What good and bad habits have you seen speakers use? Adopting the good habits – and avoiding the bad – can be a quick way to learn and improve.
In the video near the bottom of this post, author and professional public speaker Michael Port outlines 25 mistakes that presenters often make (no matter how experienced they are). And in the table below, I’ve summarised his points, as well as adding links to related posts.
(Maybe you’ve heard of Michael’s best-selling books on speaking, like Steal the Show and Book Yourself Solid. He’s a former actor who’s been in such well-known TV shows and films as Sex and the City, Law and Order, and The Pelican Brief.)
See if any of the 25 mistakes surprise you… You can also click a time in the table to start watching the related tip straight away (on YouTube):
|Mistake||Start time – click to watch|
|1||Using the word “housekeeping”||01:35|
|2||Saying “I’m happy to be here”||01:50|
|3||Saying “Let’s get started”||02:01|
|4||Using weak language||02:10|
|5||Walking to centre stage before starting||02:39|
|6||Moving during the key part of a statement||03:03|
|8||Flipping your hair||03:42|
|9||Hiding behind the lectern (or “podium”, as many people call it)||04:05|
|10||Touching your mic||04:13|
|12||Speaking to just 1 section of your audience||04:51|
|13||Turning your back||05:05|
|14||Swearing too much||05:13|
|15||Pointing at your audience||05:30|
|16||Saying “I’m going to tell you a story”||06:03|
|17||Being unsure of a story’s details – or being too detailed||06:08|
|18||Mentioning content without expanding on it||06:40|
|19||Apologising if your time’s been cut short||06:53|
|20||Being bland by lacking contrast||07:12|
|22||Letting the energy drop||07:51|
|23||Using a “storyteller” voice||08:02|
|24||Keeping going after you finish||08:27|
|25||Rushing offstage at the end of your talk||08:53|
You can watch the whole 10-minute video below (or, click a time in the table above to start watching from a specific tip).
The item that spoke to me most
The item on Michael’s list that stuck out most for me was over acting. That’s because I was a member of Toastmasters for several years, went to a lot of their speaking contests, and’ve watched many Toastmasters videos online. Although the standard of their contests tends to be very good, sometimes members encourage each other to overdo aspects of their speeches (especially body language and “vocal variety”).
Please don’t overdo it on stage! You should come across as being natural, not forced.
Exaggerate your performance when you rehearse
One good tip is to just exaggerate your performance when you rehearse, then “dial it back down” slightly during the real event. That way, you come across as energetic and engaging on stage, without overdoing it.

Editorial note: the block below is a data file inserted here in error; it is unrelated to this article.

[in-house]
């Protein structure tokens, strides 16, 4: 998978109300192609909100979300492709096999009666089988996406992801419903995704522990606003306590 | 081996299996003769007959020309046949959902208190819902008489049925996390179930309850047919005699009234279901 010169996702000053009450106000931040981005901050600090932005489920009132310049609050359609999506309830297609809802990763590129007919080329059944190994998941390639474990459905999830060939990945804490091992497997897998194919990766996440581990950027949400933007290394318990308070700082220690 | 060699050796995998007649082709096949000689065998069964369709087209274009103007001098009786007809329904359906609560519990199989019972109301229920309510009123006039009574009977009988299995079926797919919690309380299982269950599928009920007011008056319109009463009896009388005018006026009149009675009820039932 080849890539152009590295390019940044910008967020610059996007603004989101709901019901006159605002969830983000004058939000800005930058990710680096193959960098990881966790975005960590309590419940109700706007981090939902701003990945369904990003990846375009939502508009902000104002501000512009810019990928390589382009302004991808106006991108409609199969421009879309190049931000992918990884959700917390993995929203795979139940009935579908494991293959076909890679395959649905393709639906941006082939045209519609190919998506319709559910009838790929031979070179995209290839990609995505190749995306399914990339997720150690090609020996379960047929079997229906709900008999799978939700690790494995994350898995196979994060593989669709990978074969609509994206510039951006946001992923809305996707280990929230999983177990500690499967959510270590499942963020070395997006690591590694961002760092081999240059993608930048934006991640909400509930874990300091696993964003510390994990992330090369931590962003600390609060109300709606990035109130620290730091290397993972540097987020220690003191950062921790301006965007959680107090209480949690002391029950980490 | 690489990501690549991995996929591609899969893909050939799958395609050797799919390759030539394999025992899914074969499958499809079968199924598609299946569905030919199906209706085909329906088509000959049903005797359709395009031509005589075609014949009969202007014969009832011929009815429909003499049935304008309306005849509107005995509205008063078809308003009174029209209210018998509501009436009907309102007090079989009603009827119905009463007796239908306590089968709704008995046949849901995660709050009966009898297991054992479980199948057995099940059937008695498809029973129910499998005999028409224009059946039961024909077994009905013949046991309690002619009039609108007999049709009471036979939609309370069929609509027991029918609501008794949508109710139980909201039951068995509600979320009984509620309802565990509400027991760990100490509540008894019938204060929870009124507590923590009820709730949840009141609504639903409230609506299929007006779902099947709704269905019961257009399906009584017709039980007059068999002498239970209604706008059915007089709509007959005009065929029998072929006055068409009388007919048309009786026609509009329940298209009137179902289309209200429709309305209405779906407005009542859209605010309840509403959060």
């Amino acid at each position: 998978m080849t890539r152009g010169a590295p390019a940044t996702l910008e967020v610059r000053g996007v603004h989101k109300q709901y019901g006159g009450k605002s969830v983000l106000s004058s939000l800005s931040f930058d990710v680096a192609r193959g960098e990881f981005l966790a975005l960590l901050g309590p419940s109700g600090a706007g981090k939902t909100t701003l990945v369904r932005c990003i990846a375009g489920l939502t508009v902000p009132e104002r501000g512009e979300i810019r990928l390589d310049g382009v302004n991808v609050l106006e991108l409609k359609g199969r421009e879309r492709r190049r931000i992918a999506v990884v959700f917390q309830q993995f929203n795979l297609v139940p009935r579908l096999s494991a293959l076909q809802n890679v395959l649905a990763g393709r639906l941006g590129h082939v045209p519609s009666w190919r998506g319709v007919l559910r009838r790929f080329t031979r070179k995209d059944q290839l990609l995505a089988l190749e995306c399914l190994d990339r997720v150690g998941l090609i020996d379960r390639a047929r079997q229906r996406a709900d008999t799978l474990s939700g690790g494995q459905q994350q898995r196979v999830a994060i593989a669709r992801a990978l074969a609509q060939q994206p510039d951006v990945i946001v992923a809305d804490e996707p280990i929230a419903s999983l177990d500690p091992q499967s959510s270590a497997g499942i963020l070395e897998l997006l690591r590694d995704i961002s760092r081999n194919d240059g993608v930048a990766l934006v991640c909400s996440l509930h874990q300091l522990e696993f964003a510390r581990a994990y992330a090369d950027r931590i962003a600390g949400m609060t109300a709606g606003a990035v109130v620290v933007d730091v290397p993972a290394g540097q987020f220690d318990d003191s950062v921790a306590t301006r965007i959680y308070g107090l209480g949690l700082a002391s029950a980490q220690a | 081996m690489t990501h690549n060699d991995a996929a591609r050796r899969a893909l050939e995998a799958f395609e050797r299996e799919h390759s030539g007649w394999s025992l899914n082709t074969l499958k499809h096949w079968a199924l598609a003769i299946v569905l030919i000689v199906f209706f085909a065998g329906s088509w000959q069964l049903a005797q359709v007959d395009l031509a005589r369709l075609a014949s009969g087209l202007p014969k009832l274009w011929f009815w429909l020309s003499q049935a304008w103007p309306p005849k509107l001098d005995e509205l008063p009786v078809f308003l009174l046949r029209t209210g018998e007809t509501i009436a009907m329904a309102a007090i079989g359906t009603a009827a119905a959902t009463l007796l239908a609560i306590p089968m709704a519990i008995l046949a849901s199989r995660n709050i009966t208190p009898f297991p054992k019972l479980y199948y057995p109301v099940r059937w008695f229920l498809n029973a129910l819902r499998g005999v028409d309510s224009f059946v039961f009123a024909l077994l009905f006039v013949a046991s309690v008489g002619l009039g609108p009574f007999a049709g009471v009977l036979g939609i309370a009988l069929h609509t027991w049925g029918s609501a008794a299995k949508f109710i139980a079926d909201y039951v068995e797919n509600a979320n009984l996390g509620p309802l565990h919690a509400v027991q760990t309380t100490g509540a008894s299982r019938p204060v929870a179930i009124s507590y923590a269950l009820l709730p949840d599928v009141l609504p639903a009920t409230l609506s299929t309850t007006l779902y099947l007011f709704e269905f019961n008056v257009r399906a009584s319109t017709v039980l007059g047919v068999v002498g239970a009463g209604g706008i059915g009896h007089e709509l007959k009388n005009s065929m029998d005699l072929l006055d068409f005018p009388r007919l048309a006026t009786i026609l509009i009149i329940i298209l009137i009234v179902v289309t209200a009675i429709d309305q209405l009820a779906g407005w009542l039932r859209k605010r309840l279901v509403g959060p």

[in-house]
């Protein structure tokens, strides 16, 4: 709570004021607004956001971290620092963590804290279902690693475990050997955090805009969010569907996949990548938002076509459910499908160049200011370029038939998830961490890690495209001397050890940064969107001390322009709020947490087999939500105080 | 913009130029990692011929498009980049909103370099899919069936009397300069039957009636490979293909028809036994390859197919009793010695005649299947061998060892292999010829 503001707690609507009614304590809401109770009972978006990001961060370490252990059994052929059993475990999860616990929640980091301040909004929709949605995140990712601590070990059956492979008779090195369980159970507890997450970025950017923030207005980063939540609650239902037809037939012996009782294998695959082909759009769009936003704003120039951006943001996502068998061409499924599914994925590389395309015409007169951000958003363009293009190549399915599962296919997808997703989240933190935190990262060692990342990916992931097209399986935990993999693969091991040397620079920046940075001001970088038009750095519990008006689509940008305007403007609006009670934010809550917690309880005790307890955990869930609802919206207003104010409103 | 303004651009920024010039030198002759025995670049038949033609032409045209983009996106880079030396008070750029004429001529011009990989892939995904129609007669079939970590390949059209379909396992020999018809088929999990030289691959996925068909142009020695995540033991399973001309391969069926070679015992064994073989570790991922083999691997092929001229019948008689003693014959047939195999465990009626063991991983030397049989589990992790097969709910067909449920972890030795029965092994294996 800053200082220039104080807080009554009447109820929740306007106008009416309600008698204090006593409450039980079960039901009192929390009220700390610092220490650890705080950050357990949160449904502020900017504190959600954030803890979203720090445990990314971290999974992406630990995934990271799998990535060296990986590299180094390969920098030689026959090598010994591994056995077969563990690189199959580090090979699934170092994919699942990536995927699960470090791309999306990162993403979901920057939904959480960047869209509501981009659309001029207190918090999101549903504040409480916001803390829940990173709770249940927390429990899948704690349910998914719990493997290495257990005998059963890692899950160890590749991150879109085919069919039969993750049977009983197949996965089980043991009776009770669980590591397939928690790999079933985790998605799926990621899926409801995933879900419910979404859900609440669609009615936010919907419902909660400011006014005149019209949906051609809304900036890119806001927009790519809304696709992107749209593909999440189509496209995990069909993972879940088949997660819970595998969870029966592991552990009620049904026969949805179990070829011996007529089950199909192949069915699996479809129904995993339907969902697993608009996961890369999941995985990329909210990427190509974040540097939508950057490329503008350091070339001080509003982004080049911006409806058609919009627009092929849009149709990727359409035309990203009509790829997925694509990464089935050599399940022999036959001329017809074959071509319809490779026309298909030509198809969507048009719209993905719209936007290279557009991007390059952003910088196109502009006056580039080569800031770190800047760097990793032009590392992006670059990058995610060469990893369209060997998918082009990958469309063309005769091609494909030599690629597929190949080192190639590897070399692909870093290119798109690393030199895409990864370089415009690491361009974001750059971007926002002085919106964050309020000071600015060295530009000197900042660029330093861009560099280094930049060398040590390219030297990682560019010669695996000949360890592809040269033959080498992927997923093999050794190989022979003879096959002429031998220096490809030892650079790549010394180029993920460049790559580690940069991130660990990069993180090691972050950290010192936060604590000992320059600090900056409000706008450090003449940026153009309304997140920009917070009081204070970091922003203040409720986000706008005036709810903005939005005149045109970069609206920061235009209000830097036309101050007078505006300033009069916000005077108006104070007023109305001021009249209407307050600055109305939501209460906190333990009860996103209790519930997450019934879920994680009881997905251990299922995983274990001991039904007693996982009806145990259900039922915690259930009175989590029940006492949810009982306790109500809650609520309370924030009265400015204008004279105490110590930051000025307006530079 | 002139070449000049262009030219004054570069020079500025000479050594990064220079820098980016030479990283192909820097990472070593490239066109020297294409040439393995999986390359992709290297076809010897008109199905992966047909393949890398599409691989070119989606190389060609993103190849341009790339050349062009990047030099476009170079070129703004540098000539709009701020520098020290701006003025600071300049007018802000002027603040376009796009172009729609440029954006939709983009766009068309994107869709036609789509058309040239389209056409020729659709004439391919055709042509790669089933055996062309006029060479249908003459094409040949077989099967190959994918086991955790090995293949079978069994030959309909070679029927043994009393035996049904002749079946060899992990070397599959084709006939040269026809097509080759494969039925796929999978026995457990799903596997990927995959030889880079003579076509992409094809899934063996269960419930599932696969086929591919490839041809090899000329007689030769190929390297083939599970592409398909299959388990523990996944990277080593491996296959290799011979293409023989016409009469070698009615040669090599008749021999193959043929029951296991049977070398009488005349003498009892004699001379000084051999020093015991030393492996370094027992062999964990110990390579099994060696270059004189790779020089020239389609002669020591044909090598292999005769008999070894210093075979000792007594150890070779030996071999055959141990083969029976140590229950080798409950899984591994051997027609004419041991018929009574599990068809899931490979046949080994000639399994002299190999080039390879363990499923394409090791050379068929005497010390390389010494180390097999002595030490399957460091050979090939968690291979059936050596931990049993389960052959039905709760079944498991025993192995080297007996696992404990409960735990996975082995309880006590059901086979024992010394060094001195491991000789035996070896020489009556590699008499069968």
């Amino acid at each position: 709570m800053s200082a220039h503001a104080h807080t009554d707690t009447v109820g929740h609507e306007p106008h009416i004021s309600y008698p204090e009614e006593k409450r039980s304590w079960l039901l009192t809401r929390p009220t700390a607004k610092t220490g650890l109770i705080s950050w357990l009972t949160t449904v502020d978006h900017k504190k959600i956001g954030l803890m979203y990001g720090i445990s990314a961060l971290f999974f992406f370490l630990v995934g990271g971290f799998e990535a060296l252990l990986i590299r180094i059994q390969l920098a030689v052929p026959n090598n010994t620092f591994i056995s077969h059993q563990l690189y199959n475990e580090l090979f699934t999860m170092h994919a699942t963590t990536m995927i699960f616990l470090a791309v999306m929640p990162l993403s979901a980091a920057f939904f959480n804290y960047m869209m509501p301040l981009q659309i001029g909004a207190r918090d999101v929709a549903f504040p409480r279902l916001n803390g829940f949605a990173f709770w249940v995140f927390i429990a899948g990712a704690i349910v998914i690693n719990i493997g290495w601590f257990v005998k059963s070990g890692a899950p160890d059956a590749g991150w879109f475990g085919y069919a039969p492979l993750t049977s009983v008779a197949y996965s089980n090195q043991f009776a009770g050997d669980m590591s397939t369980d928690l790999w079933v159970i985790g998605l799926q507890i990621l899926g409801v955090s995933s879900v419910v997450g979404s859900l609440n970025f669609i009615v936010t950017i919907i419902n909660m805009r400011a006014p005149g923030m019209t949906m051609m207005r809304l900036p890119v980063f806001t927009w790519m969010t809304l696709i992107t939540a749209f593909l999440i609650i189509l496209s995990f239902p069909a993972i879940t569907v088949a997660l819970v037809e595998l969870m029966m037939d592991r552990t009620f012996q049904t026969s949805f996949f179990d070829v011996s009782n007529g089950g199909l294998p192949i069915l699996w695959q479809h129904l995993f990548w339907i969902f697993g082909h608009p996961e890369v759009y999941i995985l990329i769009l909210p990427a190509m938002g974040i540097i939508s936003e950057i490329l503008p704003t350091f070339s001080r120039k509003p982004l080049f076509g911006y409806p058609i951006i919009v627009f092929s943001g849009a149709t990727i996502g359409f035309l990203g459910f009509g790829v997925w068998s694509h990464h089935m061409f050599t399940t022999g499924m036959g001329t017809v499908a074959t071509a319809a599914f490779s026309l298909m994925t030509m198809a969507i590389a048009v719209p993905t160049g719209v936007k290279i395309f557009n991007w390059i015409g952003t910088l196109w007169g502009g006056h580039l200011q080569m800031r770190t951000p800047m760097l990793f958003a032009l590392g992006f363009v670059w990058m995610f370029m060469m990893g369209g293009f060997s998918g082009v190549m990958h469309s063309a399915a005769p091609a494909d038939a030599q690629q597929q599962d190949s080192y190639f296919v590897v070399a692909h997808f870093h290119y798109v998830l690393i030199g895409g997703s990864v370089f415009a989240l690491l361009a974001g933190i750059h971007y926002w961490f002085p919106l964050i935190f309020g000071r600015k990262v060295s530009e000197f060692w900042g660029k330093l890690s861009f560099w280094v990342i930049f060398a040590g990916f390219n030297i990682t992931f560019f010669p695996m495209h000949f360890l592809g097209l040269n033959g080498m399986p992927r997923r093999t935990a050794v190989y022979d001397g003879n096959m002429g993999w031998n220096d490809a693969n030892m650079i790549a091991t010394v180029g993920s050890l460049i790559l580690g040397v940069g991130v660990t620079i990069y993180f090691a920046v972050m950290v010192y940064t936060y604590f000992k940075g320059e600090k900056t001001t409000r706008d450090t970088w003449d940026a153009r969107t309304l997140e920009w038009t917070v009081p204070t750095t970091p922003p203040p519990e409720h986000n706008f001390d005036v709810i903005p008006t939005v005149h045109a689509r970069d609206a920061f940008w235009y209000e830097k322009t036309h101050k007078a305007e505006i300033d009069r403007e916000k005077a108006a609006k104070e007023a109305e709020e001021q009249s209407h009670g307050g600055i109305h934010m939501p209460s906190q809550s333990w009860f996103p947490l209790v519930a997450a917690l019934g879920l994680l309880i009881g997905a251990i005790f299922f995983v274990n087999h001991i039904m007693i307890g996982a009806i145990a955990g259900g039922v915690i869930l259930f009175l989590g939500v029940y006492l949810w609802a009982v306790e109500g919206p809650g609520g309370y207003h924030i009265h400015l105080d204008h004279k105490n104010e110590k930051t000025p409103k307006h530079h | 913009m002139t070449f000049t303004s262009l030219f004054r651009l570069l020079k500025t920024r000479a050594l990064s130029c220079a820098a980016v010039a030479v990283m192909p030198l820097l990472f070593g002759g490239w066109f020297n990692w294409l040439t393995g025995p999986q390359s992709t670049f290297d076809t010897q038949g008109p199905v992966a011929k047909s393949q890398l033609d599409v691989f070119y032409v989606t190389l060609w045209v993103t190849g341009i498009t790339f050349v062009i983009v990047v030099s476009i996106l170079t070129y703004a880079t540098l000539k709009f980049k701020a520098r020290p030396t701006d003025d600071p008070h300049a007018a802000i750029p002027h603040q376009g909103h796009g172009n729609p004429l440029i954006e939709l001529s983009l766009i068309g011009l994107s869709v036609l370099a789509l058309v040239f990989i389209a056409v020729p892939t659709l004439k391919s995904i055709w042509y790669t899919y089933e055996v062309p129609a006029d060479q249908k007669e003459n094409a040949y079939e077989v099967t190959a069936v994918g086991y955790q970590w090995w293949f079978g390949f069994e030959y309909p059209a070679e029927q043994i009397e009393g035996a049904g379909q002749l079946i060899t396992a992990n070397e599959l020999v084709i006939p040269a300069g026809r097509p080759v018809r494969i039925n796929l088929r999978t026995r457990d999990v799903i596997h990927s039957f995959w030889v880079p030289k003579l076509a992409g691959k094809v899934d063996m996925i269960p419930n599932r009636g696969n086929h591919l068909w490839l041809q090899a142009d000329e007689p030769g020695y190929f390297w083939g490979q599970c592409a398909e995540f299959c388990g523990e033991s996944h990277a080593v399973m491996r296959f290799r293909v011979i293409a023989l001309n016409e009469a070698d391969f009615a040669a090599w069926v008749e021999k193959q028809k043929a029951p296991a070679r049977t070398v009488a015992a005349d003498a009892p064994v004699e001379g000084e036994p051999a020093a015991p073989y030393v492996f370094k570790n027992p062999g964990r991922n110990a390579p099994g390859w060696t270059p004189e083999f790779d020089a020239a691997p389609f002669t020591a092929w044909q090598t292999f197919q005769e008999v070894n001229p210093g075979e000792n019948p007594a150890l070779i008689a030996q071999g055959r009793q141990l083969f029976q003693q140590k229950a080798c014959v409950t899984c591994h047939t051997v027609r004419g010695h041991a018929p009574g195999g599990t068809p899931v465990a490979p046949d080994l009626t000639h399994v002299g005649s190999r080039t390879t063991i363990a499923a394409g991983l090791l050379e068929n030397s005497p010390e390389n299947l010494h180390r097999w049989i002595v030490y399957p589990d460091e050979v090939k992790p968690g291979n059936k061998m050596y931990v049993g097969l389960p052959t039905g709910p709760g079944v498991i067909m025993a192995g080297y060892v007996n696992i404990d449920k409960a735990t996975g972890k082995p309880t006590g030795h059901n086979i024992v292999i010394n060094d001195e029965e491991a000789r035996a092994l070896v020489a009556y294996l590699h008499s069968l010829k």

One item I’d add to the list
Don’t ask too many rhetorical questions
I agree that you should avoid all the mistakes in the list – and there’s another I’d add, too. Namely, don’t ask too many rhetorical questions.
If you’ve ever sat through a presentation where the speaker asked loads of rhetorical questions, you’ll know how frustrating that can be. (For instance, I once went to a lunchtime talk put on by a previous employer of mine. Having given up my lunchtime, I was irritated when the speaker peppered their talk with rhetorical questions, yet didn’t ask us listeners to reply even once.)
Don’t be afraid to be “unruly”
Importantly, Michael bookends his ideas by urging you (at 1:30 and 9:13) to break the rules. So he ends by saying:
“And last but not least, break the rules…
So if you find a better way to do it,
do it that way”
Great advice! By deciding which “rules” of public speaking you should break:
- You’ll need to think carefully about your speaking habits, which’ll make you a more purposeful presenter.
- And you’ll stand out from most other presenters.
Over to you
- Do you agree with Michael’s list?
- Which mistake resonated most with you?
- What public-speaking mistakes would you add?
Also check out
- Critique of Toastmasters video: “Managing Fear”
- Strengthen your words – 5 speaking tips you can use today
- Critique of Allan Pease’s TEDx talk on body language [Video]
- Need to present a 1-hour slideshow in 30 mins? DON’T speed up! Do this instead…
- When’s it OK to speak fast? Secret #11 of star presenters, by Jean-Luc Doumont
- Using true eye contact, meaningful movement, and natural gestures when you present [Video]
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